Janet L. Yellen was sworn in as the secretary of the Treasury Department on Tuesday by Vice President Kamala Harris, a history-making moment as both are the first women to hold two of the most powerful jobs in the United States government.
Ms. Yellen is the nation’s 78th Treasury secretary and the first woman to head the institution in its 232-year history. She is also the first woman to have held all three top economic jobs in the government, having served as chair of the Federal Reserve and the Council of Economic Advisers.
She is taking the job at a time of economic crisis, with millions still out of work and the recovery slowing as the coronavirus persists. Ms. Yellen will quickly be thrust into fraught negotiations over how to design and pass a robust stimulus package to help revive an economy that has been hammered by the pandemic.
Standing outside the White House, Ms. Yellen took the oath of office with her husband, the economist George Akerlof, and her son by her side. At the conclusion of the ceremony, Ms. Harris said, “Congratulations, Madam Secretary,” to which Ms. Yellen replied, “Thank you, Madam Vice President.”
Ms. Yellen said on Twitter that she was proud to be joining the Treasury Department and described the field of economics, and the agency’s mission, as one that can “right past wrongs and improve people’s lives.”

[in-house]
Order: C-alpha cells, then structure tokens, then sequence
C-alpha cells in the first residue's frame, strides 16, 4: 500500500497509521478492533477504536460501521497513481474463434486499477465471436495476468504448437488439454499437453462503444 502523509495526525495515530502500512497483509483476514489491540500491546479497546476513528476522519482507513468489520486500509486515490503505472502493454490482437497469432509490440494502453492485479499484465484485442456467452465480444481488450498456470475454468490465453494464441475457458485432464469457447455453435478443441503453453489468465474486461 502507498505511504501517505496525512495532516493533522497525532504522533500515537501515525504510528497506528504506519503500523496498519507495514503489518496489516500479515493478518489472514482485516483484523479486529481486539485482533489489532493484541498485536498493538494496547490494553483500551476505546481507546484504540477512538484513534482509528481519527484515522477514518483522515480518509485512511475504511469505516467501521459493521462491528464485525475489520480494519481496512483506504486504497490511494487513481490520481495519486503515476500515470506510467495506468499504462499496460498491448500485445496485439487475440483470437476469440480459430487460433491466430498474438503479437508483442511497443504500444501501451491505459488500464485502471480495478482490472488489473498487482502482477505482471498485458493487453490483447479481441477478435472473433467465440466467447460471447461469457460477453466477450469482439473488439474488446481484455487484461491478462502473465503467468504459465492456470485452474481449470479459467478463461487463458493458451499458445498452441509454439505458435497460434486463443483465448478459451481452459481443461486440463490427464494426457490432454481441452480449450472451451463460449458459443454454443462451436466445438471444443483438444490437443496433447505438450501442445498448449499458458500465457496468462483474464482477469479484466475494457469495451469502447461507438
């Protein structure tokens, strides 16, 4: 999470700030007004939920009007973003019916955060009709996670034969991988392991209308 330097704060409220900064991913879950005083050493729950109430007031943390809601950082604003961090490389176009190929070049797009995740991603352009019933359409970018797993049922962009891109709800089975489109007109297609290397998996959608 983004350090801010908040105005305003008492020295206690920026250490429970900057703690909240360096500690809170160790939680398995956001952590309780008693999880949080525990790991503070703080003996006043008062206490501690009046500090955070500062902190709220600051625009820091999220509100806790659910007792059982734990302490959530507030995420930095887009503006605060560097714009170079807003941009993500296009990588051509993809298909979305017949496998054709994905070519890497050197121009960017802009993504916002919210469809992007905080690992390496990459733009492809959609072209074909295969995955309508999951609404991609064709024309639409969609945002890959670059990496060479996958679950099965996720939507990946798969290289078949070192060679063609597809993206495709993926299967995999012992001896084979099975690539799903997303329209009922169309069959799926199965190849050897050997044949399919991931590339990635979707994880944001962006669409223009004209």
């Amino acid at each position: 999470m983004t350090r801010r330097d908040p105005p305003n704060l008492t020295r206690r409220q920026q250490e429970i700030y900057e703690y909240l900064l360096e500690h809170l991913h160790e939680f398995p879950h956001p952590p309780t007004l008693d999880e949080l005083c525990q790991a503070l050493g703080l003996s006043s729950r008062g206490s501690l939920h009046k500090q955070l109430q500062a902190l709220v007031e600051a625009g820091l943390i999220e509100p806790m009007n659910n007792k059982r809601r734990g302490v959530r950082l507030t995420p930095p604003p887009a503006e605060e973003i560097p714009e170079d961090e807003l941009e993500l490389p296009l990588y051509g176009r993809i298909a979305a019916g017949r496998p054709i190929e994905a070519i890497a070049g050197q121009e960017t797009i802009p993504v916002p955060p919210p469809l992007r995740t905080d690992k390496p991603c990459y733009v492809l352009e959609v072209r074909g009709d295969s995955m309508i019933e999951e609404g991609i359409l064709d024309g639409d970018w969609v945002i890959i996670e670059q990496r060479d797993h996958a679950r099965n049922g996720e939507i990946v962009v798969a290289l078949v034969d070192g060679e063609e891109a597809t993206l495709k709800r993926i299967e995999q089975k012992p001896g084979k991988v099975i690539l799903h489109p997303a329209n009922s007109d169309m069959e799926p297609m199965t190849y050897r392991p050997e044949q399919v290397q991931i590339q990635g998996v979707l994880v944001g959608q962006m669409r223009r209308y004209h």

Later in the day, Ms. Yellen sent a message to the Treasury Department’s staff, introducing herself, laying out her objectives and making clear that she plans to create a welcoming environment for career employees. Many career staff complained that Ms. Yellen’s predecessor, Steven Mnuchin, operated within a tight-knit inner circle and did not make use of their abilities.
“These are ambitious goals, and I am fully aware none of them will be accomplished by working exclusively with a small team out of the secretary’s office,” Ms. Yellen said. “Ours will have to be an inclusive department.”
The new Treasury secretary said in the memo that she plans to soon embark on a “listening tour” of the department, holding virtual meetings with each office and bureau to learn about what can be improved at the agency.
The Treasury Department said that Ms. Yellen also spent her first day talking to her advisers and being briefed on the status of President Biden’s rescue plan and the implementation of the existing relief programs.
The White House and lawmakers in Congress have begun the process of negotiating over President Biden’s proposed $1.9 trillion relief bill. Ms. Yellen, a labor economist, will assume a central role in making the case for why the economy needs more fiscal support.
At her confirmation hearing last week, Ms. Yellen told senators that it was time to “act big” and that doing so would be fiscally responsible in the long run by creating a healthier economy.
In a sign of the task ahead, the Treasury Department has been rapidly adding staff and advisers in recent days. Ms. Yellen was confirmed by a bipartisan vote on Monday, but her top deputy, Wally Adeyemo, and other senior officials who will oversee the department’s international affairs, sanctions and domestic finance divisions are not yet in place and will require Senate confirmation.